Quinny wrote: Well, that vote in Hartlepool was about as depressing as you could expect ... if you're a Labour voter. It can't be sugar-coated, or blamed on Brexit ... hand on heart, it's difficult to use the "vaccine bounce" as an excuse.
I think John Curtis got it bang-on correct on the radio a little earlier. If Labour are to get back into power, they have to lose the old tropes about being the party of the working class (wo)man, because this result ... and others, too, over past elections ... shows that, for many "working class" people the Labour Party no longer speaks for *them(.
It's time for Labour to actually speak to those who have turned away and find out why they've turned away. They need to reinvent themselves to make them relevant to voters. And I think they need to shift ground politically to align them more to the LibDems and Greens, because the only chance they have to booting the Tories out of No10 is by a coalition.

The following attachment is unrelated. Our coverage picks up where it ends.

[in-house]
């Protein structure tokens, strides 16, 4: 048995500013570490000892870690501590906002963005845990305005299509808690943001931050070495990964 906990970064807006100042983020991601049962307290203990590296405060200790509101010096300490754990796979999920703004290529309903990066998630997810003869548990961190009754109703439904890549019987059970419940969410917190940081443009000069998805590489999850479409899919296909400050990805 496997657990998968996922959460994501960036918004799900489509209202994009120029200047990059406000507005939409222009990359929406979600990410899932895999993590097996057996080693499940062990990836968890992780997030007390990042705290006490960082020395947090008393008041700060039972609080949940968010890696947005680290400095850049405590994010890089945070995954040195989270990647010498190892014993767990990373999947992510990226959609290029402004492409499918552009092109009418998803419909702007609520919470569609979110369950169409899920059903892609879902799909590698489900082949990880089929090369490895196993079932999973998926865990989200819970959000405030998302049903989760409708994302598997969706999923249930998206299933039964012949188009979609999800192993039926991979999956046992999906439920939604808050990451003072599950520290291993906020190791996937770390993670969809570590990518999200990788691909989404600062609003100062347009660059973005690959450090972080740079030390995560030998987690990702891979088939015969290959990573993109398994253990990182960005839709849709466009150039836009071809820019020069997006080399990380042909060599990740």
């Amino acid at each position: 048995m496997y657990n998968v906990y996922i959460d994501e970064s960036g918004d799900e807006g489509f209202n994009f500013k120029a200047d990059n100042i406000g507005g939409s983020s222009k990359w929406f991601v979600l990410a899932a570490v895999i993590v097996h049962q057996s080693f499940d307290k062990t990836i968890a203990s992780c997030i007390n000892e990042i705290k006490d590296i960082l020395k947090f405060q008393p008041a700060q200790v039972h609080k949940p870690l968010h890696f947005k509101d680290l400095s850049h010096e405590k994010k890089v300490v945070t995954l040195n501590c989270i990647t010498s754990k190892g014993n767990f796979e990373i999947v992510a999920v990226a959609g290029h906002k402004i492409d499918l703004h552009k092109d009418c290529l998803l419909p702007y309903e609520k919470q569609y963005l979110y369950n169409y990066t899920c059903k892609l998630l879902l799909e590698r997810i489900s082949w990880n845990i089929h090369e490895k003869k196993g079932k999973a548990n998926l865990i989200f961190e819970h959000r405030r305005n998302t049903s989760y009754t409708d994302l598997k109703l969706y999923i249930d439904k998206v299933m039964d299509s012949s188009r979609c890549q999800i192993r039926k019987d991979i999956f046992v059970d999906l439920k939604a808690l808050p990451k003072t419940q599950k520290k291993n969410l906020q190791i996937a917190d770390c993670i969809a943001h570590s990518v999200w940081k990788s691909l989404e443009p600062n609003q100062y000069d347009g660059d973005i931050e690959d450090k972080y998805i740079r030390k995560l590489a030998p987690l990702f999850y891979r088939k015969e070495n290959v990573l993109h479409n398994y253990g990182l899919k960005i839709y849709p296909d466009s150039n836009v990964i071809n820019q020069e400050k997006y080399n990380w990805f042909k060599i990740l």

What's interesting (and I guess depressing if you're a Labour supporter) is that the Tories didn't just mop up the Brexit Party vote, Labour actually lost 9-10 points as well. Suggestions this was the impact of the Independent, but even if that is true you have to ask 'why?'.
Also notable early council results showing Greens doing well at the expense of (mainly) Labour. Will be watching that trend today.
Worryingly, the far left loonies are starting to re-emerge, while moderates saying Labour hasn't changed enough. This could yet get worse for Labour if the infighting begins in earnest.
I'm beginning to agree with the notion that a technology/ green agenda is the best bet for Labour, even in coalition if necessary. It would certainly cement the younger vote - but does go against the old world industrial view that so many in the party still hold.